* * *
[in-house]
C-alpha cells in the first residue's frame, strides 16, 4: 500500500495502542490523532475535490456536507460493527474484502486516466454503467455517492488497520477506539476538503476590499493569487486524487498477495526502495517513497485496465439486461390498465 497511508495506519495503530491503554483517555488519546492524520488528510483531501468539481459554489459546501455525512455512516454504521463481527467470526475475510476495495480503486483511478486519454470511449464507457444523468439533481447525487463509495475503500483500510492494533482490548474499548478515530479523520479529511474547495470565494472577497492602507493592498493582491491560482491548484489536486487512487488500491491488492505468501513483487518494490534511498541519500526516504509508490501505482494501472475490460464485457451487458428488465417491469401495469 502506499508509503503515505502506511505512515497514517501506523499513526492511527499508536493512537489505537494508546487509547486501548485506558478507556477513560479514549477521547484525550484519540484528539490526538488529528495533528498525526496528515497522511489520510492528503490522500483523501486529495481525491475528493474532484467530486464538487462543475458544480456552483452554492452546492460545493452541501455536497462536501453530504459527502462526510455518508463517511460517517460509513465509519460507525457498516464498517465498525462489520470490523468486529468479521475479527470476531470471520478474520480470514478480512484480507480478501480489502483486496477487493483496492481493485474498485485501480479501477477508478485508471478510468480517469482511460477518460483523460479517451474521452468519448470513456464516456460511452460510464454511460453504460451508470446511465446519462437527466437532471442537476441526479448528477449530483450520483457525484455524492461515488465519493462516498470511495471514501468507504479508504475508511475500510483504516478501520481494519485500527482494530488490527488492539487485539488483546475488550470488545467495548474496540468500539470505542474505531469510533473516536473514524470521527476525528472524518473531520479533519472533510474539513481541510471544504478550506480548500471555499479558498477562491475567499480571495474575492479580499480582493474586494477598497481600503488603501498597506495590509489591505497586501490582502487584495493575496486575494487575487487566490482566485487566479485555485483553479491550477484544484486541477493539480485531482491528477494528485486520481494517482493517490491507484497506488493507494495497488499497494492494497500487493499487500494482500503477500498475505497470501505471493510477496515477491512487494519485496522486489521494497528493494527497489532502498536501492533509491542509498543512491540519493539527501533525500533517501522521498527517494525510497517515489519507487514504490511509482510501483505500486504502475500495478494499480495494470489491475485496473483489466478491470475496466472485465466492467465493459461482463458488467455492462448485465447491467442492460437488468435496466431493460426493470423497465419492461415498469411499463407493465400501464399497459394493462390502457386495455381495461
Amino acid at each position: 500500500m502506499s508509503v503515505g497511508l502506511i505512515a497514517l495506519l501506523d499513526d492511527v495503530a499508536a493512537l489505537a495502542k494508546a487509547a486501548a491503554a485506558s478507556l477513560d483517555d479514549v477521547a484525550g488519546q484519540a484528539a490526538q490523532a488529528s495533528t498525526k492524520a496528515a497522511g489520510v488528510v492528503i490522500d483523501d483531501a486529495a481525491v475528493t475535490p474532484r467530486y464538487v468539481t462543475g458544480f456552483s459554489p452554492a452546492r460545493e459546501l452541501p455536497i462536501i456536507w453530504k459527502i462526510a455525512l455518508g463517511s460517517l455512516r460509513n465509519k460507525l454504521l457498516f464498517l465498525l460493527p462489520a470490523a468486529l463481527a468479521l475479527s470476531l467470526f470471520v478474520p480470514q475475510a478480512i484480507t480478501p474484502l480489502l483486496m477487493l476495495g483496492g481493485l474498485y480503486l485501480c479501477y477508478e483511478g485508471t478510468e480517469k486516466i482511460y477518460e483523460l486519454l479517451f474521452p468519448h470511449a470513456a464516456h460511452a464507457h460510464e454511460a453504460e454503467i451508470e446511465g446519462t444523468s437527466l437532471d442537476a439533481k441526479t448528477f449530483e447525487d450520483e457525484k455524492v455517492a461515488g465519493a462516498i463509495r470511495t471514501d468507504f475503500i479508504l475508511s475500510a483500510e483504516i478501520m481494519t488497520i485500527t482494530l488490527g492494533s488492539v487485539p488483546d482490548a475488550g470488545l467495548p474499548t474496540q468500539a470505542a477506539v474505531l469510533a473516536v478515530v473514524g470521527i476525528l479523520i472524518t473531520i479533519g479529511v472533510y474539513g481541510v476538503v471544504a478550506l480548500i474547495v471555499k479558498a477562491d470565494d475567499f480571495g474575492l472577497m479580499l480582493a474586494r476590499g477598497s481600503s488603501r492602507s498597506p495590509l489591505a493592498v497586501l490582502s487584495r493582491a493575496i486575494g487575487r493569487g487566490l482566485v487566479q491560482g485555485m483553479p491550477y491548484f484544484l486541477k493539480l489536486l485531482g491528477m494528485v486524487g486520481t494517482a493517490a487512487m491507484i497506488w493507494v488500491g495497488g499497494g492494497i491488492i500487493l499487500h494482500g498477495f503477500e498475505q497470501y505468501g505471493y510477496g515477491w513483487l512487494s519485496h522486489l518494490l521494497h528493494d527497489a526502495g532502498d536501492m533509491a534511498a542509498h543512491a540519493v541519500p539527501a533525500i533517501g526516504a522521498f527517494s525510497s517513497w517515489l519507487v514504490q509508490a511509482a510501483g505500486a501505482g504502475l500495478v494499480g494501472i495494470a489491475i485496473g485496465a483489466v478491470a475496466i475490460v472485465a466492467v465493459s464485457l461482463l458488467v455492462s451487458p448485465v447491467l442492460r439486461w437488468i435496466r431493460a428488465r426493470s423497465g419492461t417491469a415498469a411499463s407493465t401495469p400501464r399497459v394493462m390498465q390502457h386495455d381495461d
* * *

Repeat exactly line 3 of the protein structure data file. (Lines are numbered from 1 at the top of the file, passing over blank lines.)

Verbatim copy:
Amino acid at each position: 500500500m502506499s508509503v503515505g497511508l502506511i505512515a497514517l495506519l501506523d499513526d492511527v495503530a499508536a493512537l489505537a495502542k494508546a487509547a486501548a491503554a485506558s478507556l477513560d483517555d479514549v477521547a484525550g488519546q484519540a484528539a490526538q490523532a488529528s495533528t498525526k492524520a496528515a497522511g489520510v488528510v492528503i490522500d483523501d483531501a486529495a481525491v475528493t475535490p474532484r467530486y464538487v468539481t462543475g458544480f456552483s459554489p452554492a452546492r460545493e459546501l452541501p455536497i462536501i456536507w453530504k459527502i462526510a455525512l455518508g463517511s460517517l455512516r460509513n465509519k460507525l454504521l457498516f464498517l465498525l460493527p462489520a470490523a468486529l463481527a468479521l475479527s470476531l467470526f470471520v478474520p480470514q475475510a478480512i484480507t480478501p474484502l480489502l483486496m477487493l476495495g483496492g481493485l474498485y480503486l485501480c479501477y477508478e483511478g485508471t478510468e480517469k486516466i482511460y477518460e483523460l486519454l479517451f474521452p468519448h470511449a470513456a464516456h460511452a464507457h460510464e454511460a453504460e454503467i451508470e446511465g446519462t444523468s437527466l437532471d442537476a439533481k441526479t448528477f449530483e447525487d450520483e457525484k455524492v455517492a461515488g465519493a462516498i463509495r470511495t471514501d468507504f475503500i479508504l475508511s475500510a483500510e483504516i478501520m481494519t488497520i485500527t482494530l488490527g492494533s488492539v487485539p488483546d482490548a475488550g470488545l467495548p474499548t474496540q468500539a470505542a477506539v474505531l469510533a473516536v478515530v473514524g470521527i476525528l479523520i472524518t473531520i479533519g479529511v472533510y474539513g481541510v476538503v471544504a478550506l480548500i474547495v471555499k479558498a477562491d470565494d475567499f480571495g474575492l472577497m479580499l480582493a474586494r476590499g477598497s481600503s488603501r492602507s498597506p495590509l489591505a493592498v497586501l490582502s487584495r493582491a493575496i486575494g487575487r493569487g487566490l482566485v487566479q491560482g485555485m483553479p491550477y491548484f484544484l486541477k493539480l489536486l485531482g491528477m494528485v486524487g486520481t494517482a493517490a487512487m491507484i497506488w493507494v488500491g495497488g499497494g492494497i491488492i500487493l499487500h494482500g498477495f503477500e498475505q497470501y505468501g505471493y510477496g515477491w513483487l512487494s519485496h522486489l518494490l521494497h528493494d527497489a526502495g532502498d536501492m533509491a534511498a542509498h543512491a540519493v541519500p539527501a533525500i533517501g526516504a522521498f527517494s525510497s517513497w517515489l519507487v514504490q509508490a511509482a510501483g505500486a501505482g504502475l500495478v494499480g494501472i495494470a489491475i485496473g485496465a483489466v478491470a475496466i475490460v472485465a466492467v465493459s464485457l461482463l458488467v455492462s451487458p448485465v447491467l442492460r439486461w437488468i435496466r431493460a428488465r426493470s423497465g419492461t417491469a415498469a411499463s407493465t401495469p400501464r399497459v394493462m390498465q390502457h386495455d381495461d